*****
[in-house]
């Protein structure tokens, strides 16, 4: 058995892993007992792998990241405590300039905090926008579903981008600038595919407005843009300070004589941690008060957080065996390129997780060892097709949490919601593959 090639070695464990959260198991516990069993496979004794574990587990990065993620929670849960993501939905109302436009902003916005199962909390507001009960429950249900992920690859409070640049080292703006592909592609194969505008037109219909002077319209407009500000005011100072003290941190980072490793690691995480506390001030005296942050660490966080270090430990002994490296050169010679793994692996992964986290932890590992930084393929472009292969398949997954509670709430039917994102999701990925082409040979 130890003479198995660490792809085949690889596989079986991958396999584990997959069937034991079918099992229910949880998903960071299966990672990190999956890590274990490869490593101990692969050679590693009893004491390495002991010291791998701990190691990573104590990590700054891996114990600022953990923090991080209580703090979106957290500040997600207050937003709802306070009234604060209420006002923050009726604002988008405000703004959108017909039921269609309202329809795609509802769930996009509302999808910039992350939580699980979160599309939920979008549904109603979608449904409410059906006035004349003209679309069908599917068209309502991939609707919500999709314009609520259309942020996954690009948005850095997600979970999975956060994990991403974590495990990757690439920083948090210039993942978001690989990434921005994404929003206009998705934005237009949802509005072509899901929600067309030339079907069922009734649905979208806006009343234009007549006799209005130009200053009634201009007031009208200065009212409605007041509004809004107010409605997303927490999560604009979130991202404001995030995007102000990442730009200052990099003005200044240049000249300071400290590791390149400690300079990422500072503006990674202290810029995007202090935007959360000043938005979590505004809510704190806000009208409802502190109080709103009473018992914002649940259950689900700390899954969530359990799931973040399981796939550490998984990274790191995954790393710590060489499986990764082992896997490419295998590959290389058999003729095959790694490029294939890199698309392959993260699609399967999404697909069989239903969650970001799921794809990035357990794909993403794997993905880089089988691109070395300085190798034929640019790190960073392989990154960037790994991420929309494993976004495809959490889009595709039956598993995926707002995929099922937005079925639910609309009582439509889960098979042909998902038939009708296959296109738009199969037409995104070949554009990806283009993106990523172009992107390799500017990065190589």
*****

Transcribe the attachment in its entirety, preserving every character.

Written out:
[in-house]
């Protein structure tokens, strides 16, 4: 058995892993007992792998990241405590300039905090926008579903981008600038595919407005843009300070004589941690008060957080065996390129997780060892097709949490919601593959 090639070695464990959260198991516990069993496979004794574990587990990065993620929670849960993501939905109302436009902003916005199962909390507001009960429950249900992920690859409070640049080292703006592909592609194969505008037109219909002077319209407009500000005011100072003290941190980072490793690691995480506390001030005296942050660490966080270090430990002994490296050169010679793994692996992964986290932890590992930084393929472009292969398949997954509670709430039917994102999701990925082409040979 130890003479198995660490792809085949690889596989079986991958396999584990997959069937034991079918099992229910949880998903960071299966990672990190999956890590274990490869490593101990692969050679590693009893004491390495002991010291791998701990190691990573104590990590700054891996114990600022953990923090991080209580703090979106957290500040997600207050937003709802306070009234604060209420006002923050009726604002988008405000703004959108017909039921269609309202329809795609509802769930996009509302999808910039992350939580699980979160599309939920979008549904109603979608449904409410059906006035004349003209679309069908599917068209309502991939609707919500999709314009609520259309942020996954690009948005850095997600979970999975956060994990991403974590495990990757690439920083948090210039993942978001690989990434921005994404929003206009998705934005237009949802509005072509899901929600067309030339079907069922009734649905979208806006009343234009007549006799209005130009200053009634201009007031009208200065009212409605007041509004809004107010409605997303927490999560604009979130991202404001995030995007102000990442730009200052990099003005200044240049000249300071400290590791390149400690300079990422500072503006990674202290810029995007202090935007959360000043938005979590505004809510704190806000009208409802502190109080709103009473018992914002649940259950689900700390899954969530359990799931973040399981796939550490998984990274790191995954790393710590060489499986990764082992896997490419295998590959290389058999003729095959790694490029294939890199698309392959993260699609399967999404697909069989239903969650970001799921794809990035357990794909993403794997993905880089089988691109070395300085190798034929640019790190960073392989990154960037790994991420929309494993976004495809959490889009595709039956598993995926707002995929099922937005079925639910609309009582439509889960098979042909998902038939009708296959296109738009199969037409995104070949554009990806283009993106990523172009992107390799500017990065190589």